Awards[edit]

In 1870, Antonovych was awarded the Order of St. Stanislav, 2nd degree.[4] In February 1870, the Kiev University stewardship council confirmed him as a magister of Russian history for his dissertation "Last days of Cossackdom on the right bank of the Dnieper".[4] In the spring of 1870, he was elected as a staff teacher at St. Vladimir Imperial University in the Russian history department. From 1880-1883 he served as the dean of the Faculty of History and Philology.[4]

In 1871, the Imperial Senate's department of heraldry confirmed Antonovych as a Court councilor (Надворный советник, nadvorniy sovetnik) the 7th rank in the Table of Ranks, the system that regulated positions and ranks in the military, government, and court of Imperial Russia.[4]

Among Antonovych's students were Pyotr Golubovsky,[13] Dmytro Bahaliy,[14] Mykhailo Hrushevskyi, Mytrofan Dovnar-Zapolsky and Ivan Lynnychenko.[15]

Personal life[edit]

His wife was Kateryna Mykolaivna Antonovych-Melnyk (Dec. 2, 1859 – Jan. 12, 1942) who was a Ukrainian historian and archaeologist from the city of Khorol (today – Poltava Oblast). In the 1880s she participated in the archaeological excavations near Shumsk (today – Ternopil Oblast) and in 1885, she visited Ternopil during her travel around the region. Since 1919, Kateryna worked in the National Academy of Sciences of Ukraine.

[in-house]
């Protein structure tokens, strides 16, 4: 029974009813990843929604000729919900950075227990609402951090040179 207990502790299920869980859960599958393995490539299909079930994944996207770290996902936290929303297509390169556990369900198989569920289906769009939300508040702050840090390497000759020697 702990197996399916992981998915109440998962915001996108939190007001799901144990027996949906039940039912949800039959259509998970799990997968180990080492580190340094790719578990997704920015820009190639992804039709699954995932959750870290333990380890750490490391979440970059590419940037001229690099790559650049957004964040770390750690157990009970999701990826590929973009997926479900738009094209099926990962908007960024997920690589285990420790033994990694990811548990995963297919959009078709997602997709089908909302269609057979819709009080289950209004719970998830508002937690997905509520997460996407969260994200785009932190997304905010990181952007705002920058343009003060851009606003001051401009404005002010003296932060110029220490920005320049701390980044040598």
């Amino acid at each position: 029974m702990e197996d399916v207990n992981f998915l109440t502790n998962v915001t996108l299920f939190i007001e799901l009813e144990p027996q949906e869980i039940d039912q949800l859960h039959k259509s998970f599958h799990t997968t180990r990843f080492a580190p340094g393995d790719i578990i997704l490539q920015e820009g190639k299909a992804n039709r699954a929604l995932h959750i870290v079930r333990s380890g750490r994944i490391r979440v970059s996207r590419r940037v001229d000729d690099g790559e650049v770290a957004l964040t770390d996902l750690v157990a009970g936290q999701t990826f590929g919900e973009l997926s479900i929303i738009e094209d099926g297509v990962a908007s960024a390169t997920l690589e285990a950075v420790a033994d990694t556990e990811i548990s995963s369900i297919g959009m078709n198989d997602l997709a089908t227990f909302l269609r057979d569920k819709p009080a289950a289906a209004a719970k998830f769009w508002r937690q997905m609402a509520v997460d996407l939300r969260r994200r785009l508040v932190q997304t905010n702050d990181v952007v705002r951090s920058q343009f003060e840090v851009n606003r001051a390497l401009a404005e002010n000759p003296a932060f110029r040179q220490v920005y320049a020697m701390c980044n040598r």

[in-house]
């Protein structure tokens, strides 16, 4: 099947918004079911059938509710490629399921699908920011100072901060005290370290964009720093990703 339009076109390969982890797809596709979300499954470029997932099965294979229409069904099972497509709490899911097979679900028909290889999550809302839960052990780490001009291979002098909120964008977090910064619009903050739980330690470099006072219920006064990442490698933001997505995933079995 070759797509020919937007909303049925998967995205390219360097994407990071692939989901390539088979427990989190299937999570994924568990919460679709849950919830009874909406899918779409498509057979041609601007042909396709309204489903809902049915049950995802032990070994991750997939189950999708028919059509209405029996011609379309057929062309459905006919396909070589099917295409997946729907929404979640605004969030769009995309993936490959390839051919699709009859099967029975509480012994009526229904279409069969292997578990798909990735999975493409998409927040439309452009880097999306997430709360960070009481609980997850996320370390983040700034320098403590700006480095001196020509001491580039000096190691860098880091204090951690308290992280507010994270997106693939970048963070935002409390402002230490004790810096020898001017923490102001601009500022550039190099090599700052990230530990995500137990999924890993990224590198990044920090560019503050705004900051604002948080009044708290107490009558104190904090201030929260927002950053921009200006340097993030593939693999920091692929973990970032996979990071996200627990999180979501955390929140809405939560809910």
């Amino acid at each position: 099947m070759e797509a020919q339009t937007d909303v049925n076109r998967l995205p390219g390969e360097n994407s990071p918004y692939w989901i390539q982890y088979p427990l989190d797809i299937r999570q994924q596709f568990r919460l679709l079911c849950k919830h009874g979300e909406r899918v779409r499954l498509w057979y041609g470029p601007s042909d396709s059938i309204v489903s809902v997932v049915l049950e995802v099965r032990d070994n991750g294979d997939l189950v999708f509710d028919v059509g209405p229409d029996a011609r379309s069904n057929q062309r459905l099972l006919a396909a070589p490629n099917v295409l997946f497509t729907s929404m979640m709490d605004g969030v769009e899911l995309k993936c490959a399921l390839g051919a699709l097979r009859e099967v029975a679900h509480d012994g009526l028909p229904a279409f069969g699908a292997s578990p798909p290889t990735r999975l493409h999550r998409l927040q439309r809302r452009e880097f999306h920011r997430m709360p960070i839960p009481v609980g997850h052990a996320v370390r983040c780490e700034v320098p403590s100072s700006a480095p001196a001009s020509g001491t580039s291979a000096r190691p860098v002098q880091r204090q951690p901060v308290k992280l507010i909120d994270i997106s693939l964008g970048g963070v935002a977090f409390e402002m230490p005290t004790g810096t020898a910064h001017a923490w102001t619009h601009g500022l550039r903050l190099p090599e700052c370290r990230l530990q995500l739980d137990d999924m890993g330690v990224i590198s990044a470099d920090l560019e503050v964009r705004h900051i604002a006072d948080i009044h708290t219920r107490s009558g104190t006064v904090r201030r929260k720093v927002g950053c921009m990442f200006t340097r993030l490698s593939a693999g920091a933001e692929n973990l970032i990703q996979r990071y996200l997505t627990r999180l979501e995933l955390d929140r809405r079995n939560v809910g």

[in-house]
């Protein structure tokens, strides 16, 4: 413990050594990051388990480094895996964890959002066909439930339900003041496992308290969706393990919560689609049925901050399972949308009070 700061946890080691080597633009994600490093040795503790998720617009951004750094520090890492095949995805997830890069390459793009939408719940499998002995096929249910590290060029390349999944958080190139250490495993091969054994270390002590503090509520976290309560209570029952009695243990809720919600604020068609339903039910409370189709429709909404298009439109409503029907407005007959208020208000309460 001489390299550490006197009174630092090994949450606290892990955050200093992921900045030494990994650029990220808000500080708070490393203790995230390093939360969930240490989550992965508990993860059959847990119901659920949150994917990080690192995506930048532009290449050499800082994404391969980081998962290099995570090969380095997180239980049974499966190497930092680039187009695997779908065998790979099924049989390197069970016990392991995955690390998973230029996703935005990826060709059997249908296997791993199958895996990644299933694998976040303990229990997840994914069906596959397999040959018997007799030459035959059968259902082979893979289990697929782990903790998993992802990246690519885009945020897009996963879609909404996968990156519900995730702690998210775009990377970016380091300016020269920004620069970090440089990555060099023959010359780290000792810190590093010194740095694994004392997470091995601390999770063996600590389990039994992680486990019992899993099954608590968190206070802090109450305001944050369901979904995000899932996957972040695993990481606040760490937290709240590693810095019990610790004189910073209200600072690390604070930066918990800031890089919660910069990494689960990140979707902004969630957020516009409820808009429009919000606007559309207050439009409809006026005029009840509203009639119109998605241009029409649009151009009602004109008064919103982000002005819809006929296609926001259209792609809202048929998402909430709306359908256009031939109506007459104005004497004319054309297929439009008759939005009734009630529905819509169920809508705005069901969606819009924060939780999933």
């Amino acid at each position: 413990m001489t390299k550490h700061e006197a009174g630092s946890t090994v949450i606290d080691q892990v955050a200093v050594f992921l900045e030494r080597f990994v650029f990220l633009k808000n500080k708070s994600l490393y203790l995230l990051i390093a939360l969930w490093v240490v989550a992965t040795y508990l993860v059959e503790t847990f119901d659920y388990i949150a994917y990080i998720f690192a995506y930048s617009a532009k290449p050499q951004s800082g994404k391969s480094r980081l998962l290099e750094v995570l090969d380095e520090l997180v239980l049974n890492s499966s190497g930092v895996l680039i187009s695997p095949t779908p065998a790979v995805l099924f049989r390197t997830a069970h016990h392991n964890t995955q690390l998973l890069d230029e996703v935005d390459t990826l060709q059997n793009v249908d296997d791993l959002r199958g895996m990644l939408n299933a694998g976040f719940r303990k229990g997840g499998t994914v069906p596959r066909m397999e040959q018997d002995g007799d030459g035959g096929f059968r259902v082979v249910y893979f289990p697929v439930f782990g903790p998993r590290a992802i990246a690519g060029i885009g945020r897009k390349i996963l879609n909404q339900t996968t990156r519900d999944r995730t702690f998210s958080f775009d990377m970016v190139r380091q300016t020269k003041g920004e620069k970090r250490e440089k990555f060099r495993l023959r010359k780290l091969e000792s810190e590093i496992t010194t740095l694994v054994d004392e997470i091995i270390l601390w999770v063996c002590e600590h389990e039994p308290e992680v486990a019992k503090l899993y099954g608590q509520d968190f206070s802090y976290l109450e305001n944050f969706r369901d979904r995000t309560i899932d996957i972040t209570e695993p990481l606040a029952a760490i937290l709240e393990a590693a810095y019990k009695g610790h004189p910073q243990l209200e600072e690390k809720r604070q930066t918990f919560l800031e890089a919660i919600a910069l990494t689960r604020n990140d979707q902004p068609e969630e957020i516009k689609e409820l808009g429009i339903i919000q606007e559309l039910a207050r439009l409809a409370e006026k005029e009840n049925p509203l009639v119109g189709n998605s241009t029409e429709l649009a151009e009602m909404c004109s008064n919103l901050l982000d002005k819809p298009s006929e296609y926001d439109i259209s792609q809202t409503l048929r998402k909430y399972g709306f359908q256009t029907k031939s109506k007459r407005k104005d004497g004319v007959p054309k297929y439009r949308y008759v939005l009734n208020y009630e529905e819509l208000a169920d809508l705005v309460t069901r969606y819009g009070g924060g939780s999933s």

Volodymyr Antonovych is the father to former Ukrainian minister Dmytro Antonovych and the grandfather to Maryna Rudnytska, professor in the University of Manitoba in Winnipeg, Canada. Maryna Rudnytska was the wife of Jaroslav Rudnyckyj, a Ukrainian-Canadian linguist.[citation needed]


Notes and references[edit]

  1. ^ Franciszek Gawroński (1912). Włodzimierz Antonowicz : zarys jego działalności społeczno-politycznej i historycznej (in Polish). Lwów: Gebethner i Ska. pp. 11–12.
  2. ^ One of Antonovych's letters supports the earlier version, while his memoirs support the latter. See: Gawroński, op.cit., pp. 14-18
  3. ^ a b c Gawroński, op.cit., p.22
  4. ^ a b c d e f g h i j k l m n o p q r s Korotkyi, V.A. Antonovych Volodymyr Bonifatiyovych (АНТОНОВИЧ Володимир Боніфатійович). Encyclopedia of History of Ukraine
  5. ^ a b Gawroński, op.cit., pp.54-56
  6. ^ Together with Leon Głowacki, Włodzimierz Milowicz, Władysław Henszel, Stefan Bobrowski and others
  7. ^ Jan Tabiś (1974). Polacy na Uniwersytecie Kijowskim, 1834-1863 (in Polish). Warsaw: Wydawnictwo Literackie. pp. 90–121.
  8. ^ Paweł Jasienica (1992). Dwie drogi: o powstaniu styczniowym (in Polish). Warsaw: Czytelnik. pp. 124, 172–177. ISBN 8307022991.
  9. ^ Initially Antonowicz's Hromada was composed mostly of Poles,[clarification needed][citation needed] much like other student societies named after various regions of former Polish–Lithuanian Commonwealth, as there were few Ukrainians at the university at the time; see for instance Jan Tabiś, op.cit.
  10. ^ Andrzej Walicki (January 2003). "Ideologia narodowa powstania styczniowego (2)". Przegląd (in Polish) (4/2003).
  11. ^ Franciszek Rawita-Gawroński (1902). "Włodzimierz Antonowicz". Rok 1863 na Rusi (in Polish). Lwów: H. Altenberg. pp. 143–153.
  12. ^ Franciszek Rawita-Gawroński, op.cit., p.142
  13. ^ Petr Golubovsky. [Encyclopedia of Ukraine: Volume II: G-K].
  14. ^ Bahaliy Dmytro I. (07.11.1857-09.02.1932 ). National Academy of Sciences of Ukraine
  15. ^ Oleksander Ohloblyn. Antonovych, Volodymyr. Encyclopedia of Ukraine, vol. 1 (1984)

External links[edit]